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Question DetailsAsked on 6/9/2016

My a/c will blow out cold air for about 20-30 minutes then just blow out air for about 40-50 minutes then repeat.

My a/c will not cool the house to the set temp. (73-75) and it runs all day and night. It will blow out cold air for about 20=30 minutes the just blow out air for 40-50 minutes then repeat! The tech put in about a pound and half of freon but this did not solve the problem. It still doing the same thing over and over?

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1 Answer


During the 40-50 minutes is the outside A/C unit running - or shutting off ? Sounds to me like it is maybe overheating and the high-temp or high-pressure switch is shutting it down until it cools down, but the thermostat is still calling for cold air so the air handler/furnace fan keeps blowing thinking the A/C is running. Could be due to a compressor problem, fan failure, low gas pressure, faulty TXV valve, etc.

Another possibility is the evaporator coil is icing up because it is running too cold, and takes a long time to defrost and let air flow through it again, which would normally be due to a defective or mis-set TXV valve, or in the case of substantial leaks can be due to a leask in the evaporator itself. Outside unit might or might not keep running in that case depending on the design and sensors on it. In this case the air coming out would be slightly cool but nowhere as cold as normal, and airflow will likely be less than usual.

Since you say it keeps running day and night, could be a thermostat or control problem IF the inside temp drops below the 73-75 degrees so the thermostat should not be calling for cooling at night, but the unit keeps running.

Otherwise, if calling for cooling at all hours because it is not cooling the house down enough even at night, most common cause is a leak causing low gas pressure, so the A/C is not cooling down the evaporator coil asmuch as it should be. However, since he topped it up, it should have worked right at least for awhile (probably days at least if only 1.5 lbs low, because that likely indicates a slow leak), so you have two choices - pay for a full diagnosis (presumably from a different tech if he did not find and fix a leak, as he probably should have done before refilling the unit unless it has gone many years without a refill) and then also pay for whatever repair is needed, to keep an older unit going. If over 10-15 years old it is probably at or near its service life, so that could mean putting money into a unit which may or may not have long to go before another significant failure. Or if unit is pretty old, other alternative is to look at possibly replacing it with a new R-410a unit with higher energy efficiency (so commonly 20-40% savings on air conditioner electricity usage to the tune of typically a couple hundred to $1000/yr) and a new warranty.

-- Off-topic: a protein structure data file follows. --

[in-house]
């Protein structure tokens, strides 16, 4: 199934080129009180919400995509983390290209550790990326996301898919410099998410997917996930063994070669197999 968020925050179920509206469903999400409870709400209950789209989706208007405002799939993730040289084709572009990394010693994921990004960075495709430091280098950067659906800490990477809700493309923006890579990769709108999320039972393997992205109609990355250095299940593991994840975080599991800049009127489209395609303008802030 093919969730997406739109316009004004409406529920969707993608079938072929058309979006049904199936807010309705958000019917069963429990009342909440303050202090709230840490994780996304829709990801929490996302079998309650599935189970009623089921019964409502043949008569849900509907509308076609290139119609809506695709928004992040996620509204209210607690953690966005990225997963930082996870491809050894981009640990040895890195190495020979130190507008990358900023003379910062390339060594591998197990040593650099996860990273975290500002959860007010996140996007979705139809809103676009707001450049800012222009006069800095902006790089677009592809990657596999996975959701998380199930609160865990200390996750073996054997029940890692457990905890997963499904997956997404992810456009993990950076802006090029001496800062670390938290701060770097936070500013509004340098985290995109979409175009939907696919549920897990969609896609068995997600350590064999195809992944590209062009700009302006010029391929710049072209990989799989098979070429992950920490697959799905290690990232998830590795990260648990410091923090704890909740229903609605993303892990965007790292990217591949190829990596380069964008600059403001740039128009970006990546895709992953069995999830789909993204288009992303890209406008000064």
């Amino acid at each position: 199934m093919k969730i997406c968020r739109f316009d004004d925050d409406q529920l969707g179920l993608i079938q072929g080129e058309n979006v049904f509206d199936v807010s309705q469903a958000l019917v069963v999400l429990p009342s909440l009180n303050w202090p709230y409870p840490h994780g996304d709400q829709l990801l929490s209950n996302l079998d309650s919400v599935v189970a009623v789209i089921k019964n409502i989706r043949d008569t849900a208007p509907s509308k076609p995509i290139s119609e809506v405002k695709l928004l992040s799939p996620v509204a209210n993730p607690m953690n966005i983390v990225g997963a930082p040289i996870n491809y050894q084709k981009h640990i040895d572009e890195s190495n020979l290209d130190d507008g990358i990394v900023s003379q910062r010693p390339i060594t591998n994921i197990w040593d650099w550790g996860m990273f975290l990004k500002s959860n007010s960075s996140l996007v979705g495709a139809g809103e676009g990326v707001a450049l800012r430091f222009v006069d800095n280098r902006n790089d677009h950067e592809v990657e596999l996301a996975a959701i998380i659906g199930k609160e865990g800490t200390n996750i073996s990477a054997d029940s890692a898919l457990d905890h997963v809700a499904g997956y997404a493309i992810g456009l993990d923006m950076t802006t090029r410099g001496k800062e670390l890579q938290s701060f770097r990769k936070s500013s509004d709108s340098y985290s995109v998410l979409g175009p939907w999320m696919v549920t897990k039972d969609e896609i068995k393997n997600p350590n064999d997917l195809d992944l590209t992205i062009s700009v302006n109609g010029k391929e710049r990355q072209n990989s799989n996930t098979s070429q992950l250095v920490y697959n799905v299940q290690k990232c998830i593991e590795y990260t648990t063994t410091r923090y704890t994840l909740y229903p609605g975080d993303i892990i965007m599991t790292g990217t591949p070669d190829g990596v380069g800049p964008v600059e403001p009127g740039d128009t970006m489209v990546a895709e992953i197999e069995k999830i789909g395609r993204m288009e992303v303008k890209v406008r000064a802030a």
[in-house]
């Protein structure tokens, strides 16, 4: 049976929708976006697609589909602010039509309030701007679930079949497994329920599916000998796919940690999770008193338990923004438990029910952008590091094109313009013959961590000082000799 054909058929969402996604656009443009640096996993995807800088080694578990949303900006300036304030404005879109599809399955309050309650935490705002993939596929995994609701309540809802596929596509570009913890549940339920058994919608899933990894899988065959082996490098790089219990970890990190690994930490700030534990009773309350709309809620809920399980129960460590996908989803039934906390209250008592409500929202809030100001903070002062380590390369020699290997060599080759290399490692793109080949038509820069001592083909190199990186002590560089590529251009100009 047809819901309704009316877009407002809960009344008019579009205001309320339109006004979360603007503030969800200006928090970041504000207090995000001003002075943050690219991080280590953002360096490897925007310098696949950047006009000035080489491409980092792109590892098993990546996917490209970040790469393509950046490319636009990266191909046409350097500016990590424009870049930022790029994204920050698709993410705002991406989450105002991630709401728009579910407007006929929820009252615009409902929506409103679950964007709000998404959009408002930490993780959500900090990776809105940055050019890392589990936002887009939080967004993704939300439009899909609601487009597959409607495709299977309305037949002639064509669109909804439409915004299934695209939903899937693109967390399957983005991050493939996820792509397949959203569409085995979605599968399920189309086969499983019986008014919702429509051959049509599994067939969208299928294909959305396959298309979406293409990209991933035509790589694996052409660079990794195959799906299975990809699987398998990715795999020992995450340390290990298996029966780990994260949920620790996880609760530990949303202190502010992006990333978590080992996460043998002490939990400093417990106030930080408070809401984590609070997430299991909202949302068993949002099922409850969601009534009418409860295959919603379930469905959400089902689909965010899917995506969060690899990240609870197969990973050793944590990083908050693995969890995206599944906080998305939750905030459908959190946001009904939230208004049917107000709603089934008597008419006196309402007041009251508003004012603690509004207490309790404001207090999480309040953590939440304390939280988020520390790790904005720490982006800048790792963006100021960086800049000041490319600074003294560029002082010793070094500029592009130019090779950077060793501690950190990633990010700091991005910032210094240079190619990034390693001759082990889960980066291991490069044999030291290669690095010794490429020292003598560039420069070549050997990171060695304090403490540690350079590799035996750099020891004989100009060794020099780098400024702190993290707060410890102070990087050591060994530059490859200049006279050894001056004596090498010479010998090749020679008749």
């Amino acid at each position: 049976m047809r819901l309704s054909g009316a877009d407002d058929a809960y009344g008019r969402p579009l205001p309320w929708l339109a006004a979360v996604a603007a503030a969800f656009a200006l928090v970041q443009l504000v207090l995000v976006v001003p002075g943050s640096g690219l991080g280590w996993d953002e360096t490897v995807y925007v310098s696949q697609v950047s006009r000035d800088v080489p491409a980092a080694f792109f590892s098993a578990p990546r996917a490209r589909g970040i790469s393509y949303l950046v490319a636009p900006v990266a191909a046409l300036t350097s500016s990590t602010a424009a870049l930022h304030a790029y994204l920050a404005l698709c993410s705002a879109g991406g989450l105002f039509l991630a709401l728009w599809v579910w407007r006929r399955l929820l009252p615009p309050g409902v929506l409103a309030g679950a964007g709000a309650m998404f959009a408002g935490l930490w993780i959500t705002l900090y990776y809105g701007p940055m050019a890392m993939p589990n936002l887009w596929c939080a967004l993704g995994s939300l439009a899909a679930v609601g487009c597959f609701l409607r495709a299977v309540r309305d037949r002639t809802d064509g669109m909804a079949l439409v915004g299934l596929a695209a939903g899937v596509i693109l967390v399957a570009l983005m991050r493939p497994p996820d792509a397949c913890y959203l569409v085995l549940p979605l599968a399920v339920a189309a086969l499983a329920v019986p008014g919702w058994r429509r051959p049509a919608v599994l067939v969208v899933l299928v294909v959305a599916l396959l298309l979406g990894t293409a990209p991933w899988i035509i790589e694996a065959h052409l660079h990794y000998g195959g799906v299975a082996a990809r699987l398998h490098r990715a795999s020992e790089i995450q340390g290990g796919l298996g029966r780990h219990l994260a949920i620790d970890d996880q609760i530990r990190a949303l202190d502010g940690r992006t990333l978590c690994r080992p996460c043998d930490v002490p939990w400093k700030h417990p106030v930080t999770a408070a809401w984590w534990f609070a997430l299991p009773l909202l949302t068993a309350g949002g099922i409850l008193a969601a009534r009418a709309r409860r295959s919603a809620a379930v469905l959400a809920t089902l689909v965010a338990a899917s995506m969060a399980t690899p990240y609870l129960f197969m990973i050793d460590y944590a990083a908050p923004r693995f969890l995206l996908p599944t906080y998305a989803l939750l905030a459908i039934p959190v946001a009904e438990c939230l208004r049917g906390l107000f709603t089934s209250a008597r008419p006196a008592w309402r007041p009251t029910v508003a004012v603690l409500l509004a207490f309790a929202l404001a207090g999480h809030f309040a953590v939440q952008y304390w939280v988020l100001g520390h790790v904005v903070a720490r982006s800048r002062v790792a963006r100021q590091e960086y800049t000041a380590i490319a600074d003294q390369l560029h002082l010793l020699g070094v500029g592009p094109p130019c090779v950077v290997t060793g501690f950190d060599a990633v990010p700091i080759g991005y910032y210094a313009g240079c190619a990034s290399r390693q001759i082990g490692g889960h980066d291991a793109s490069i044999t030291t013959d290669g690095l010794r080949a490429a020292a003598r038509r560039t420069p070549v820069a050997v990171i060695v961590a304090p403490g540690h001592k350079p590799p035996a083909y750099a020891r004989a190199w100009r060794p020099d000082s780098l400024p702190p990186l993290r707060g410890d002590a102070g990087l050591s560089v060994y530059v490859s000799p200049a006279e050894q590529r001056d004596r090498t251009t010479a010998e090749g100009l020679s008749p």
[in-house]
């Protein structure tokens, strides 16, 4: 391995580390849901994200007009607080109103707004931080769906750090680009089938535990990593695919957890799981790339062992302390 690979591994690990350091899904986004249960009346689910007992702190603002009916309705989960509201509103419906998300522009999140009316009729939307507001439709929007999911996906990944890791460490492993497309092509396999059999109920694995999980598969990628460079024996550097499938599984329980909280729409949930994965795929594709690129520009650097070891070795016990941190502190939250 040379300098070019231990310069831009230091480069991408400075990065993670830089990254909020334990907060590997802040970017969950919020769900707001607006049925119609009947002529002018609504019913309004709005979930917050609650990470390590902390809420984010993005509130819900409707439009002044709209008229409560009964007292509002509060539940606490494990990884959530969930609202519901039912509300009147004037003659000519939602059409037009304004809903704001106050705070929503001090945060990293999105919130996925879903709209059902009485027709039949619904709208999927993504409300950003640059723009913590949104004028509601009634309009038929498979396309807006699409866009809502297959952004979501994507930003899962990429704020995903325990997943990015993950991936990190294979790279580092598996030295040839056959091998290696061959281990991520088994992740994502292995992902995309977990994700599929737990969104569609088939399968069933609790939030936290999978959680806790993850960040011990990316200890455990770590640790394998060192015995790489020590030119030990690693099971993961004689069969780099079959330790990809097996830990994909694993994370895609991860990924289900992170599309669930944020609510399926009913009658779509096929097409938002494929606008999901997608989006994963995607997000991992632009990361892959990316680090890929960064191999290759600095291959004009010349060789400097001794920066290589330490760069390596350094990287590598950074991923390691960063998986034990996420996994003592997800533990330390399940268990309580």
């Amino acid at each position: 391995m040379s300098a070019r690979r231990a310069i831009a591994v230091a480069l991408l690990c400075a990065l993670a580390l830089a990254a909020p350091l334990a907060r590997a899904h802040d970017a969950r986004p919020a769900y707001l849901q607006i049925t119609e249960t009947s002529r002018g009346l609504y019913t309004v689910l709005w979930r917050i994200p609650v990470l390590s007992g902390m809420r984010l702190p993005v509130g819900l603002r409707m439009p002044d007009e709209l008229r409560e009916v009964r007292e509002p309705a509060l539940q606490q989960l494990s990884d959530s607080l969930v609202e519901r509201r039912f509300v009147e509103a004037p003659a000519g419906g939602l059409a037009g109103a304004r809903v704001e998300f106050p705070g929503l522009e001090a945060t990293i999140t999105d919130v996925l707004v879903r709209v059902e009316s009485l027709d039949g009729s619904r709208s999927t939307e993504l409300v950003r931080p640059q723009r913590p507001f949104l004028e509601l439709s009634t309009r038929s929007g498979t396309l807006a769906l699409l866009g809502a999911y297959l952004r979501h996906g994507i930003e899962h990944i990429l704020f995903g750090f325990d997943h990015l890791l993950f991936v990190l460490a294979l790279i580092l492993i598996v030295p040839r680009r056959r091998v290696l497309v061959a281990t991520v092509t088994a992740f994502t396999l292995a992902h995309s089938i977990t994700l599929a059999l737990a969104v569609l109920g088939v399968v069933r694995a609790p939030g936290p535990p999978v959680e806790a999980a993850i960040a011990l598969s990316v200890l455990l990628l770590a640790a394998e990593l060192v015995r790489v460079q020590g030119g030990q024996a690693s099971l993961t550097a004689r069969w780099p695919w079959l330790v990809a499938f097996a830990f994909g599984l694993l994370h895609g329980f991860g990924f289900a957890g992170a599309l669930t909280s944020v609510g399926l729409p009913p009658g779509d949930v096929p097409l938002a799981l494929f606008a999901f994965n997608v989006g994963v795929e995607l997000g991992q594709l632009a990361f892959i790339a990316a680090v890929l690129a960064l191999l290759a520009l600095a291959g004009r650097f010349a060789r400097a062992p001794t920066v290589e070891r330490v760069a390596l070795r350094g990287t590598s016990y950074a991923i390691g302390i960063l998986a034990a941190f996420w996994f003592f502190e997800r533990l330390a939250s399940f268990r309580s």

Fair number of previous questions about replacing A/C units, including discussions on the replacement and R-22 (FReon, being discontinued) gas costs, energy efficiency, cost savings, and life-cycle cost effects of repairing versus replacing older air conditioners can be found in the Home > HVAC link in Browse Projects, at lower left.

Answered 3 years ago by LCD

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